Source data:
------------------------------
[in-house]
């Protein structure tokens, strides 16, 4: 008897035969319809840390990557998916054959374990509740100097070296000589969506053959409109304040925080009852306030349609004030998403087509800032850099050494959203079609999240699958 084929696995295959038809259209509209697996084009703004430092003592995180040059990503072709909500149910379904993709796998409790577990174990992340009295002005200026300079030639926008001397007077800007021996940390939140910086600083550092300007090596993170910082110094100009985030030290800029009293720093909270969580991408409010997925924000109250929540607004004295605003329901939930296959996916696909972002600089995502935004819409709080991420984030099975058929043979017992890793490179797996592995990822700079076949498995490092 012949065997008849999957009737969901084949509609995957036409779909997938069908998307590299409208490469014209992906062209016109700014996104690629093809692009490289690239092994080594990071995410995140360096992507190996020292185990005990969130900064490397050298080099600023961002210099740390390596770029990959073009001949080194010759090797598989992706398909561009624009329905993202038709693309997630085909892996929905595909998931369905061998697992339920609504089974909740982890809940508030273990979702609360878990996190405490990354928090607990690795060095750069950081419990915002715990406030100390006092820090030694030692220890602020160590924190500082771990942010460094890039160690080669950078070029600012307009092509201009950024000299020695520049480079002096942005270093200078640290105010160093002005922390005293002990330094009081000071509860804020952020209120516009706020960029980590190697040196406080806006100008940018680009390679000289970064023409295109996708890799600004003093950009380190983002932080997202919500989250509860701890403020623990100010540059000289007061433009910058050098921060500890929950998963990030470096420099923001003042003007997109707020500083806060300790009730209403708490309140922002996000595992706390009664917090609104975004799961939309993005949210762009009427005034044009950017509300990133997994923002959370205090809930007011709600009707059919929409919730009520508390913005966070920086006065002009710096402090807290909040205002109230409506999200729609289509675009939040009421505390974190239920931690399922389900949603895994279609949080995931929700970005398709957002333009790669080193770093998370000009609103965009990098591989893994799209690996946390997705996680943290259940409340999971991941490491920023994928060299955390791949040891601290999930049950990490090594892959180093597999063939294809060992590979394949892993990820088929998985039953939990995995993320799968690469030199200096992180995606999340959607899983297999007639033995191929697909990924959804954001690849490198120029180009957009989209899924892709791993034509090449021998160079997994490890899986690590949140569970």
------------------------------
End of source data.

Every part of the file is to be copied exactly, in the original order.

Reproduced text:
[in-house]
């Protein structure tokens, strides 16, 4: 008897035969319809840390990557998916054959374990509740100097070296000589969506053959409109304040925080009852306030349609004030998403087509800032850099050494959203079609999240699958 084929696995295959038809259209509209697996084009703004430092003592995180040059990503072709909500149910379904993709796998409790577990174990992340009295002005200026300079030639926008001397007077800007021996940390939140910086600083550092300007090596993170910082110094100009985030030290800029009293720093909270969580991408409010997925924000109250929540607004004295605003329901939930296959996916696909972002600089995502935004819409709080991420984030099975058929043979017992890793490179797996592995990822700079076949498995490092 012949065997008849999957009737969901084949509609995957036409779909997938069908998307590299409208490469014209992906062209016109700014996104690629093809692009490289690239092994080594990071995410995140360096992507190996020292185990005990969130900064490397050298080099600023961002210099740390390596770029990959073009001949080194010759090797598989992706398909561009624009329905993202038709693309997630085909892996929905595909998931369905061998697992339920609504089974909740982890809940508030273990979702609360878990996190405490990354928090607990690795060095750069950081419990915002715990406030100390006092820090030694030692220890602020160590924190500082771990942010460094890039160690080669950078070029600012307009092509201009950024000299020695520049480079002096942005270093200078640290105010160093002005922390005293002990330094009081000071509860804020952020209120516009706020960029980590190697040196406080806006100008940018680009390679000289970064023409295109996708890799600004003093950009380190983002932080997202919500989250509860701890403020623990100010540059000289007061433009910058050098921060500890929950998963990030470096420099923001003042003007997109707020500083806060300790009730209403708490309140922002996000595992706390009664917090609104975004799961939309993005949210762009009427005034044009950017509300990133997994923002959370205090809930007011709600009707059919929409919730009520508390913005966070920086006065002009710096402090807290909040205002109230409506999200729609289509675009939040009421505390974190239920931690399922389900949603895994279609949080995931929700970005398709957002333009790669080193770093998370000009609103965009990098591989893994799209690996946390997705996680943290259940409340999971991941490491920023994928060299955390791949040891601290999930049950990490090594892959180093597999063939294809060992590979394949892993990820088929998985039953939990995995993320799968690469030199200096992180995606999340959607899983297999007639033995191929697909990924959804954001690849490198120029180009957009989209899924892709791993034509090449021998160079997994490890899986690590949140569970």